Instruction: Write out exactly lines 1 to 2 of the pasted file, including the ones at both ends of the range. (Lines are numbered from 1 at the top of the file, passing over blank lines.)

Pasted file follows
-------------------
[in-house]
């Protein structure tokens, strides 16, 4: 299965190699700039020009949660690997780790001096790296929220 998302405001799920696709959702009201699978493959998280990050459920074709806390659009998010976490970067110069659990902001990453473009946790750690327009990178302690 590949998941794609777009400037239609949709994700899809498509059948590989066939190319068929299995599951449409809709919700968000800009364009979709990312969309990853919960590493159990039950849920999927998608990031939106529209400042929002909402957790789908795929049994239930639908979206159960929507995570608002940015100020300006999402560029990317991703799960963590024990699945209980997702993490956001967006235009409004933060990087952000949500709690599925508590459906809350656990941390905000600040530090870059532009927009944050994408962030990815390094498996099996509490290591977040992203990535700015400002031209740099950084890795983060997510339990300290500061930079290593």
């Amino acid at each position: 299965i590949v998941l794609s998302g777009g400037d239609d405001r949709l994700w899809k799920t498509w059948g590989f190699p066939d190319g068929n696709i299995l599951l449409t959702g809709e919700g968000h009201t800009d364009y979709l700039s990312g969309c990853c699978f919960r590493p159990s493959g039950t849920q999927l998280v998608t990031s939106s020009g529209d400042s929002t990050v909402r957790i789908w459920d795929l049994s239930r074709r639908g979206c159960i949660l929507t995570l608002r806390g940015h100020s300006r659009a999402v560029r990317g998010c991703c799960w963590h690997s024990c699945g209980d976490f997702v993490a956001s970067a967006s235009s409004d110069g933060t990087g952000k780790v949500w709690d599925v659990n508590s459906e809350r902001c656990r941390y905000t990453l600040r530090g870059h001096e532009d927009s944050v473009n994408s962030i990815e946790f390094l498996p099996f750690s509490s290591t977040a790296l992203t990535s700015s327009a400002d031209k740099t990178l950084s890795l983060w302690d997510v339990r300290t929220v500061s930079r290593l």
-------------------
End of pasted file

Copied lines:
[in-house]
């Protein structure tokens, strides 16, 4: 299965190699700039020009949660690997780790001096790296929220 998302405001799920696709959702009201699978493959998280990050459920074709806390659009998010976490970067110069659990902001990453473009946790750690327009990178302690 590949998941794609777009400037239609949709994700899809498509059948590989066939190319068929299995599951449409809709919700968000800009364009979709990312969309990853919960590493159990039950849920999927998608990031939106529209400042929002909402957790789908795929049994239930639908979206159960929507995570608002940015100020300006999402560029990317991703799960963590024990699945209980997702993490956001967006235009409004933060990087952000949500709690599925508590459906809350656990941390905000600040530090870059532009927009944050994408962030990815390094498996099996509490290591977040992203990535700015400002031209740099950084890795983060997510339990300290500061930079290593």